no doubt in my mind that this stuff -- the explicit images, the
photographs -- was gravitating upward. It was standard operating
procedure to assume that this had to go higher. The president had to
be aware of this."
That's his assumption. He doesn't know it, for sure. The
president says he didn't know about it; he didn't see these pictures
until he saw them on television.
HERSH: It's not a question of seeing the pictures. Once they
had the back channel e-mails describing everything, from the field,
guys were saying, hey, boss, let me tell you what's going on.
It was very serious stuff. The messages were all high priority.
And they go to Rumsfeld's military aide, who is now a four-star
general running NATO, General Craddock.
And the question is, Rumsfeld acknowledged, sort of, in and out
-- it was unclear in his testimony exactly when he told the president,
but certainly, by March, he's talking to the president quite a bit
BLITZER: This was before your article?
HERSH: Oh, my God, two months. Is it possible -- you know, the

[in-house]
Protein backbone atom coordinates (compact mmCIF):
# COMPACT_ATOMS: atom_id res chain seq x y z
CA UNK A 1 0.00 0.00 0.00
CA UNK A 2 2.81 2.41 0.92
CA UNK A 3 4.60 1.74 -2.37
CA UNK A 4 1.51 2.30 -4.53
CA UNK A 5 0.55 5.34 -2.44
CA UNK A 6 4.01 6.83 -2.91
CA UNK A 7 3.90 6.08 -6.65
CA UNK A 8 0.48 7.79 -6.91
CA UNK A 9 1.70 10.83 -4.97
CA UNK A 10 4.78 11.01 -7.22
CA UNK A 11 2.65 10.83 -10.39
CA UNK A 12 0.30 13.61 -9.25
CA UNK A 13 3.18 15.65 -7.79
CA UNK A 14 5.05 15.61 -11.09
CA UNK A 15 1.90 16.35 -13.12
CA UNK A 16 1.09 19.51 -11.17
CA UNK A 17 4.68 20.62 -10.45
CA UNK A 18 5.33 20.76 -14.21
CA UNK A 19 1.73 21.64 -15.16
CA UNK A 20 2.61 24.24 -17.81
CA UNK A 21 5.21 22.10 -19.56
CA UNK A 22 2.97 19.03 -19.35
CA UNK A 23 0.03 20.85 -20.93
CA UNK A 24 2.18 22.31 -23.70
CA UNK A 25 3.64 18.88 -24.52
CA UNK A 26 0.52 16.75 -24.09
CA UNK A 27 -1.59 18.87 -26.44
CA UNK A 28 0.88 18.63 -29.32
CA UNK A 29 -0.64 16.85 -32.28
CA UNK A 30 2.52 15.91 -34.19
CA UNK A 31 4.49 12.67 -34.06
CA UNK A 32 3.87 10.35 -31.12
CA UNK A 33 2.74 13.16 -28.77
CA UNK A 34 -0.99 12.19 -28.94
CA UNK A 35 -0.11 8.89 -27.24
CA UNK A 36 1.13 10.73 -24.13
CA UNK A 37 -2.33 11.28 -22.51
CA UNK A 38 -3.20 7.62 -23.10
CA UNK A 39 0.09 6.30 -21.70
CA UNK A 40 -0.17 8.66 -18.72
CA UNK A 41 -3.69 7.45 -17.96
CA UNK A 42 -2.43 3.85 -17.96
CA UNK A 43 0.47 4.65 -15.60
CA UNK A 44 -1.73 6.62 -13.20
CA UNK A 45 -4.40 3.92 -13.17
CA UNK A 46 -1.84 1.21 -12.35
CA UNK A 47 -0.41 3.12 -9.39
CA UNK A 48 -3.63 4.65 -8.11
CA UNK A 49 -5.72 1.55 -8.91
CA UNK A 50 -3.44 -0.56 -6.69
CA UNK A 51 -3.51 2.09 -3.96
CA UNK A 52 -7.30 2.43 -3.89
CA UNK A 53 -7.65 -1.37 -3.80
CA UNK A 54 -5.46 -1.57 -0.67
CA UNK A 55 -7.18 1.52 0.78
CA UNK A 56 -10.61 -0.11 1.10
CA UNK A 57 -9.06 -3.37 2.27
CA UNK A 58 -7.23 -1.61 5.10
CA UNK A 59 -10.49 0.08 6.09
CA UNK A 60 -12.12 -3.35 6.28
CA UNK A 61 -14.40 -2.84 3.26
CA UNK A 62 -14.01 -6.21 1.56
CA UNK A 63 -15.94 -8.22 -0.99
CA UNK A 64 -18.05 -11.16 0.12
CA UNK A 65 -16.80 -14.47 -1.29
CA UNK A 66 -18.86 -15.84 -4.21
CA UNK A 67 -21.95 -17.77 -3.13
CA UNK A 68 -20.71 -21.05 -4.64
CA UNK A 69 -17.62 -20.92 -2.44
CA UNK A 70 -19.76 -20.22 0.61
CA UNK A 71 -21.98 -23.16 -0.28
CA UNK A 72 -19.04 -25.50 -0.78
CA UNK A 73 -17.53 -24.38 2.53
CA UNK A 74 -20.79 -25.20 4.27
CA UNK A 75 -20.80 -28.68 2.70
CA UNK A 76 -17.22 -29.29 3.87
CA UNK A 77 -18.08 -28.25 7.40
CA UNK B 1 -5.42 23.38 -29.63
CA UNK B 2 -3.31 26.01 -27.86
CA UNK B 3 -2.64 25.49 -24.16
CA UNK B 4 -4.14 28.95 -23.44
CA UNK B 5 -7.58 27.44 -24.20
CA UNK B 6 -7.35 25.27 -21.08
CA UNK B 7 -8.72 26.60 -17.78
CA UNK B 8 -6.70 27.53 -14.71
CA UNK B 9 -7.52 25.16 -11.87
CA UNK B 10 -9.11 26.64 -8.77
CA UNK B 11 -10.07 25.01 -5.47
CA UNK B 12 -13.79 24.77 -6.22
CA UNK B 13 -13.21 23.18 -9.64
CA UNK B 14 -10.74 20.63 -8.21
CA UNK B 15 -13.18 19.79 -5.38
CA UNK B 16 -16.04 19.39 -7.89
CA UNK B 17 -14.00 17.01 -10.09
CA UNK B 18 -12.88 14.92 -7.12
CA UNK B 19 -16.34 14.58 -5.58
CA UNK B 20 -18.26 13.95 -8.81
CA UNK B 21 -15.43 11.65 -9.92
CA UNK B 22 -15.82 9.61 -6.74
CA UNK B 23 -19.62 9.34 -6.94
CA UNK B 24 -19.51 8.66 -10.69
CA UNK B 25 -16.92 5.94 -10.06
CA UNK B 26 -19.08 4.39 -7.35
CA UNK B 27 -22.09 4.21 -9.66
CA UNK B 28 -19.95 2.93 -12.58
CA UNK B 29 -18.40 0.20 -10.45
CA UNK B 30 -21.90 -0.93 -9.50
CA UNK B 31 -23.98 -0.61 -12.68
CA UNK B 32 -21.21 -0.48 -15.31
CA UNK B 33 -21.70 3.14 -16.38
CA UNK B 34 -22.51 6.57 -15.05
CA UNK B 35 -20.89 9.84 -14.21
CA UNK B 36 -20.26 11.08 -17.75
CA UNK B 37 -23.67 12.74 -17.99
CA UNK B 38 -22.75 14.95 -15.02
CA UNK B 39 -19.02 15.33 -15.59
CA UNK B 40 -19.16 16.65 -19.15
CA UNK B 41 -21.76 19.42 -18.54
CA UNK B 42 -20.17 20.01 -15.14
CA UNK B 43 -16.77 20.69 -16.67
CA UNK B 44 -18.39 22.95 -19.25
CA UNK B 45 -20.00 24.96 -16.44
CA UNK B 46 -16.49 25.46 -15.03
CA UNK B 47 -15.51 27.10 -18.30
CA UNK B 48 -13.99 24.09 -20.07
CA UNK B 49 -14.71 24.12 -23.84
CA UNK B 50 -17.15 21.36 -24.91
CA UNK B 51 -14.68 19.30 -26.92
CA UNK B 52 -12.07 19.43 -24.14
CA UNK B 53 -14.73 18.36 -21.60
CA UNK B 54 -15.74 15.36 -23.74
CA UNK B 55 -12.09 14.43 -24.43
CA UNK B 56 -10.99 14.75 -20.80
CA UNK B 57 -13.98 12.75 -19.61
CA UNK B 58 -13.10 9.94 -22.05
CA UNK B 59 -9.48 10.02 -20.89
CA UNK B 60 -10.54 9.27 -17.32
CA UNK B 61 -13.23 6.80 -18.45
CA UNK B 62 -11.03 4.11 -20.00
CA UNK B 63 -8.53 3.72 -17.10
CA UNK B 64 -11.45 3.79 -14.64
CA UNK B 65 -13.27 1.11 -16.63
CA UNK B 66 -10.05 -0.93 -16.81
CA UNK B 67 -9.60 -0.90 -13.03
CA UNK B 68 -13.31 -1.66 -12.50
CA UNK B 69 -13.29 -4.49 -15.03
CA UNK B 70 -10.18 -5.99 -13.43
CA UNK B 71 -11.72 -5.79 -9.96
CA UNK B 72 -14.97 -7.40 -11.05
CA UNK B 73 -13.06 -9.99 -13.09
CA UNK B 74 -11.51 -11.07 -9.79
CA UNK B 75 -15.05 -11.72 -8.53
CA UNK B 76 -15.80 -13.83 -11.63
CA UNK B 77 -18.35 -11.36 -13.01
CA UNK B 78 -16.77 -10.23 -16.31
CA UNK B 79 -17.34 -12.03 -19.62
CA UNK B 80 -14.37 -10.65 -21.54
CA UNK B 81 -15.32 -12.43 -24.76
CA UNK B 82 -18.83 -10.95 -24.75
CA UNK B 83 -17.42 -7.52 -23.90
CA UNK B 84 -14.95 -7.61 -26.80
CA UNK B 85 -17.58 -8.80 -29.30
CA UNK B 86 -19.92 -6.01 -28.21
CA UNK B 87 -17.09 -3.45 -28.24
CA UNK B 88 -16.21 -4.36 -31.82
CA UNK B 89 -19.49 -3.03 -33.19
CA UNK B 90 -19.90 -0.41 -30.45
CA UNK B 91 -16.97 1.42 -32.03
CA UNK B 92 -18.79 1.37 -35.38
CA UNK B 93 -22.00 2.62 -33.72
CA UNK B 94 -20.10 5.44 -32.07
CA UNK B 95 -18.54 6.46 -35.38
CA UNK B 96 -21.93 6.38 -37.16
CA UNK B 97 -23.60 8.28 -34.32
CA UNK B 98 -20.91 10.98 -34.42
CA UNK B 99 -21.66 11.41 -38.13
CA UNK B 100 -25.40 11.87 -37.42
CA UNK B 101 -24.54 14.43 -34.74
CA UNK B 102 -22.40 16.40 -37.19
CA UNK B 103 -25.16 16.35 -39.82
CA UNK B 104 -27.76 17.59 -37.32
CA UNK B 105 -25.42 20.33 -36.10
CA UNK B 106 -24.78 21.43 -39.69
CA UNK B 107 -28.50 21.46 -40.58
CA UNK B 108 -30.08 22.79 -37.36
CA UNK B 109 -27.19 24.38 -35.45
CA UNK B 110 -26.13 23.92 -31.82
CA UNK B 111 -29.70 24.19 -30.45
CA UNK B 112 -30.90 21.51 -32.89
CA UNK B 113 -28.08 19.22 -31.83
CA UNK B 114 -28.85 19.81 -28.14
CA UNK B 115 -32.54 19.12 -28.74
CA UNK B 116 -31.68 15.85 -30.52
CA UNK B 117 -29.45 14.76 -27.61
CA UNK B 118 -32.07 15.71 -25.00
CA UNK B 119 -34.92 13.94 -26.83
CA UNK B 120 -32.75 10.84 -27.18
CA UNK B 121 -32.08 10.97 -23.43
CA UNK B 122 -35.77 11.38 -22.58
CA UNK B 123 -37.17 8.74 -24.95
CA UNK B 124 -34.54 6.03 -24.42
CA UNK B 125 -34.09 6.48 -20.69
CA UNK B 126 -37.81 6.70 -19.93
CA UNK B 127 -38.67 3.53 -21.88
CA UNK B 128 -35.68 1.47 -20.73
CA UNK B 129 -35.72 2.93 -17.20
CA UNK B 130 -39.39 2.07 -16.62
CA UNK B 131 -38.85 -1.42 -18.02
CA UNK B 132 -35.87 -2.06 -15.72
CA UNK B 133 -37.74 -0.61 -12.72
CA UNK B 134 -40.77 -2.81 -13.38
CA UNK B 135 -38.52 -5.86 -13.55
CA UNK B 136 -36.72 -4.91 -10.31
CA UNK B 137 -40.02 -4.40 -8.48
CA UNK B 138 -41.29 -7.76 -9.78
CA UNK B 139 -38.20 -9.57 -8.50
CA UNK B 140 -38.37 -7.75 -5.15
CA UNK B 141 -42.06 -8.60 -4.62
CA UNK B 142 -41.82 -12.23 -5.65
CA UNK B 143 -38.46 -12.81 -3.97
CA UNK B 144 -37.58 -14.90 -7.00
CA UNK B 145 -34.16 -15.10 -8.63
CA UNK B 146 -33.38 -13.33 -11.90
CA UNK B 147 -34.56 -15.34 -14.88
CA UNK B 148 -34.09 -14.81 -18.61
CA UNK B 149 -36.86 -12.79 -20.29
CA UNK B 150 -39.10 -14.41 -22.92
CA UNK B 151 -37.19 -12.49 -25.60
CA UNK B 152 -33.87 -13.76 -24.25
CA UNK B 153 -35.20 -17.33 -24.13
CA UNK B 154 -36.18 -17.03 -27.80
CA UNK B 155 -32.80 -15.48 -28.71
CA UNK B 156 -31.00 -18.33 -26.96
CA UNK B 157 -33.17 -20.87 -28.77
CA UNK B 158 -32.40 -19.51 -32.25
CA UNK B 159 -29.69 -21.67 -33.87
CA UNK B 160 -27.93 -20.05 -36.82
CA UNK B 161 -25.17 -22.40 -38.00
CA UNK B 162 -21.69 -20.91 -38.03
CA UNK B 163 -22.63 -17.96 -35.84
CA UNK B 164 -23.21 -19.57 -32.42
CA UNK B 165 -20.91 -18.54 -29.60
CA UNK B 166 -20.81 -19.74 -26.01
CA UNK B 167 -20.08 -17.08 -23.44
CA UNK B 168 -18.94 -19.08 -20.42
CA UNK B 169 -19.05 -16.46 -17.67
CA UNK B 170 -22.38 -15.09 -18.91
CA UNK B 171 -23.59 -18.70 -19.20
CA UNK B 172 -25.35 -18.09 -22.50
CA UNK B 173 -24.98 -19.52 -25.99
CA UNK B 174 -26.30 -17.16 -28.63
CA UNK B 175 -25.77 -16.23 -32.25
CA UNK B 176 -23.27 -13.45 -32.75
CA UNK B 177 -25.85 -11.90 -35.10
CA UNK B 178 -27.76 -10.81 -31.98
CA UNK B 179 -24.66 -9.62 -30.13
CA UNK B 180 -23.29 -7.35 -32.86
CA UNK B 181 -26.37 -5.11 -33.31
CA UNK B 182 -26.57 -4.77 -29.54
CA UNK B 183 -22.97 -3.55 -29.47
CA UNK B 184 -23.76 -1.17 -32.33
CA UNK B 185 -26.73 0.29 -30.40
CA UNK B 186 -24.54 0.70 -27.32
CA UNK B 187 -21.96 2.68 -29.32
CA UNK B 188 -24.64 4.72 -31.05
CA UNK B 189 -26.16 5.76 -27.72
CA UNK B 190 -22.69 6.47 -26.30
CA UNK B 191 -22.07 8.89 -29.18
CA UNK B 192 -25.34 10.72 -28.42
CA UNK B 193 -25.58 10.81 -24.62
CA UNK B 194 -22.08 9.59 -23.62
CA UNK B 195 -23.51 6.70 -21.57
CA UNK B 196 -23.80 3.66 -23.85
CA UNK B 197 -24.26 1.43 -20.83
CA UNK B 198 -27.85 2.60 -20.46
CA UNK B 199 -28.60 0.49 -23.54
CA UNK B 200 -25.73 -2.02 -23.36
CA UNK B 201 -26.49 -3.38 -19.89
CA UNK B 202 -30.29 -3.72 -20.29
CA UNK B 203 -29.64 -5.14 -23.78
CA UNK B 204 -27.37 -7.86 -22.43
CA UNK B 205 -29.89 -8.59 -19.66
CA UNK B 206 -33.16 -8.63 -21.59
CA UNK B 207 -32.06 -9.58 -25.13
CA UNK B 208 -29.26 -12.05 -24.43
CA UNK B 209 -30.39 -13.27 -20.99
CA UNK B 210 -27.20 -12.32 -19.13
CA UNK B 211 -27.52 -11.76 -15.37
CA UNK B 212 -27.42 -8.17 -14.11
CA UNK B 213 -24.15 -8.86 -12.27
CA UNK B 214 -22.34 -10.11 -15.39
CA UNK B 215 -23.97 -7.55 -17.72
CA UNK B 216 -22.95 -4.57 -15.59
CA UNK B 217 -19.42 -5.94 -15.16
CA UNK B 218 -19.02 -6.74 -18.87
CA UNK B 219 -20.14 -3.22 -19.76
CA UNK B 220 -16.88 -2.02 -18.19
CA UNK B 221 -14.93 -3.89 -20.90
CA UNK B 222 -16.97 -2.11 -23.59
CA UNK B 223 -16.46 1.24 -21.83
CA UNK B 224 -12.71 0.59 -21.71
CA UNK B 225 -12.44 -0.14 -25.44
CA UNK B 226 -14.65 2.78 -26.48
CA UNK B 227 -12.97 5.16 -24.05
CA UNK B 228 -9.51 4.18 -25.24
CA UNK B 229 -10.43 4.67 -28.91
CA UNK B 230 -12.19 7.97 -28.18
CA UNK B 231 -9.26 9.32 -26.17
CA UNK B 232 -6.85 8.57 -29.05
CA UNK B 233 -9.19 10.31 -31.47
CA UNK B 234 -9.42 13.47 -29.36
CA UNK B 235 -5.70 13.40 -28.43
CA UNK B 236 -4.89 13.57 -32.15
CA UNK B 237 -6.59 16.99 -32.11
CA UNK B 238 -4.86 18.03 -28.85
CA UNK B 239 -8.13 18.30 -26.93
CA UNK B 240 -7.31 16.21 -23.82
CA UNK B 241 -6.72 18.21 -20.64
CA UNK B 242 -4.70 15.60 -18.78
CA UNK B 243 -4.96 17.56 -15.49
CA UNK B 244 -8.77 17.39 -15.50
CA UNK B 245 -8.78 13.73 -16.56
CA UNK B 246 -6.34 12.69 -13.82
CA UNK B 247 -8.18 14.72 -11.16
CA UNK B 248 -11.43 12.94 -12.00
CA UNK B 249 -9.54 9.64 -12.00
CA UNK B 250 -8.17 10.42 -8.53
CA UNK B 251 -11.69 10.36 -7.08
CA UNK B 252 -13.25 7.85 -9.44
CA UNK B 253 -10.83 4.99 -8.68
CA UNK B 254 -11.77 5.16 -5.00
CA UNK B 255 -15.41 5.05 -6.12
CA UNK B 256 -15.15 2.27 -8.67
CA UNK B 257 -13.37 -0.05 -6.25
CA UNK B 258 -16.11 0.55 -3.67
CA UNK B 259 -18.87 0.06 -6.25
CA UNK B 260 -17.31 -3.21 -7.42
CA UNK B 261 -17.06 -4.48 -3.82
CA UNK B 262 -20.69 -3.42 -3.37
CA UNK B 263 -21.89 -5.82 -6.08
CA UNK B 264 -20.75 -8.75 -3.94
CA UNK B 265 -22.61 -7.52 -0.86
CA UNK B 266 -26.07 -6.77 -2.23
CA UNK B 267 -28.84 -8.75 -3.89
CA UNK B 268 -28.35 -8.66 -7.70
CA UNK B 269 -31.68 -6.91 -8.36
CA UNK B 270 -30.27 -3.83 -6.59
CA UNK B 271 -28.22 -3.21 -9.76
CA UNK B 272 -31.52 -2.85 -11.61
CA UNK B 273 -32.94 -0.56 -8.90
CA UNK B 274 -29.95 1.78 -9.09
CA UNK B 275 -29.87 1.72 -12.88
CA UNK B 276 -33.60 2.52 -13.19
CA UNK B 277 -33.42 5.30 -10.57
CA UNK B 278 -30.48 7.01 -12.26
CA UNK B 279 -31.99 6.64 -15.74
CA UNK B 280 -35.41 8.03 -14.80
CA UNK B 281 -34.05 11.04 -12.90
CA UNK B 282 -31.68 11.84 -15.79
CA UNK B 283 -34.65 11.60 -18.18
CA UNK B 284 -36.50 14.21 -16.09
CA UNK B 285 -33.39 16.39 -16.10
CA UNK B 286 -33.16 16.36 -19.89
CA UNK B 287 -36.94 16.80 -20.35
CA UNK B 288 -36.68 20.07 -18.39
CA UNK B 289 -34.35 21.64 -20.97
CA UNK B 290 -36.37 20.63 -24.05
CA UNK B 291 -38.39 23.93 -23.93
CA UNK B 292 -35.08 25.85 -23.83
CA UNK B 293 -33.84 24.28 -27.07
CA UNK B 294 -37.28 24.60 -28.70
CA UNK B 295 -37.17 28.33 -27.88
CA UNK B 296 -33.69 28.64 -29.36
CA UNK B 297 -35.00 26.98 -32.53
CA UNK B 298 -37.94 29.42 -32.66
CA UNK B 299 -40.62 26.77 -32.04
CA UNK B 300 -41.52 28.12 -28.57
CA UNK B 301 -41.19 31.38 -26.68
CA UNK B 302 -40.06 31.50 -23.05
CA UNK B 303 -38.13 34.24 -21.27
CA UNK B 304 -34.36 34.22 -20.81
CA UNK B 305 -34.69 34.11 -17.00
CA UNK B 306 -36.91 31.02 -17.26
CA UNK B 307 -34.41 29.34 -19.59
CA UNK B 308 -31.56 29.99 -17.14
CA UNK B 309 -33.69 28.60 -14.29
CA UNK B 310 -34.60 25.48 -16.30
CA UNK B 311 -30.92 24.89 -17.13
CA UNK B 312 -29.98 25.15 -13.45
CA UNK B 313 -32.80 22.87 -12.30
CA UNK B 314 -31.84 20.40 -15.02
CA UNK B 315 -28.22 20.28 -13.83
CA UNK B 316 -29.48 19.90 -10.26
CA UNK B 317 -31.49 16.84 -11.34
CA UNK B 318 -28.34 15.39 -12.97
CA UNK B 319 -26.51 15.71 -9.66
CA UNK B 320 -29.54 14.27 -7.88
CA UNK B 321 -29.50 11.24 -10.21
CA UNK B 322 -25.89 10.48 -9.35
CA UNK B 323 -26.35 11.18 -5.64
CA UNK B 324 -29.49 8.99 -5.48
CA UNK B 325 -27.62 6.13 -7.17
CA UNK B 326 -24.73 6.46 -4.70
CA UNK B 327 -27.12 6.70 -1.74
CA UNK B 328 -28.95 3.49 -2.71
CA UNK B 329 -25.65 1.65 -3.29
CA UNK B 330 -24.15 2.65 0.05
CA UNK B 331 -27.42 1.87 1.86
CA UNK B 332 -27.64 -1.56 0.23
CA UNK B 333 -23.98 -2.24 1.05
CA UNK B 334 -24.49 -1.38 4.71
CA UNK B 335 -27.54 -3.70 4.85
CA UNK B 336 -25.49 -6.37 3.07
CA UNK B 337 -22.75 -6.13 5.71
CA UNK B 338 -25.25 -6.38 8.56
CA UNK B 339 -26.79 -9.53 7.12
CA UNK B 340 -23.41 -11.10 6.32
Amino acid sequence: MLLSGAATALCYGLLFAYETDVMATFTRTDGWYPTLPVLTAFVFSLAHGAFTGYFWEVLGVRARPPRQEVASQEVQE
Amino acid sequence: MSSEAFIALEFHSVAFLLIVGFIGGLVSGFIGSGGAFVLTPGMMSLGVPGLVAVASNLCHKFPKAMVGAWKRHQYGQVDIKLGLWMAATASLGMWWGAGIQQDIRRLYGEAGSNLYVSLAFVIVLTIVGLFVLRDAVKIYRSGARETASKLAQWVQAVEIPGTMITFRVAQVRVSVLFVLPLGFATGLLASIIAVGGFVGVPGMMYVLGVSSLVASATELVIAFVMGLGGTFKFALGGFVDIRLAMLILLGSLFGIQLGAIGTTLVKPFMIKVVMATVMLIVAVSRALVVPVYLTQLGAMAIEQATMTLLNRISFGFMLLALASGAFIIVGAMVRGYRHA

question you have to ask about the president is this. No matter when
he learned, and certainly he learned before it became public, and no
matter how detailed it was, is there any evidence that the president
of the United States said to Rumsfeld, what's going on there, Don?
Let's get an investigation going.
Did he do anything? Did he ask for a -- did he want to have the
generals come in and talk to him about it?
Did he want to change the rules? Did he want to improve the
BLITZER: And what's the answer?
HERSH: Nada. He did nothing. And you know what it meant?
Inside the chain of command, the military, you get a bad case
like this; it's all known inside; nobody at the top says another word
to you. Everybody understands one thing: this is not a way to get
ahead in a career, to start being very tough...
BLITZER: Here's the White House response. We asked the White
House for a response to your article. "The president addressed this
fully. He first saw the pictures on TV and he was upset by them. He
called for the investigation to go forward. He found the actions
abhorrent and urged the Defense Department to get to the bottom of the
HERSH: It's not when they saw the photographs. It's when they
learned how serious it was. They were told in memos what the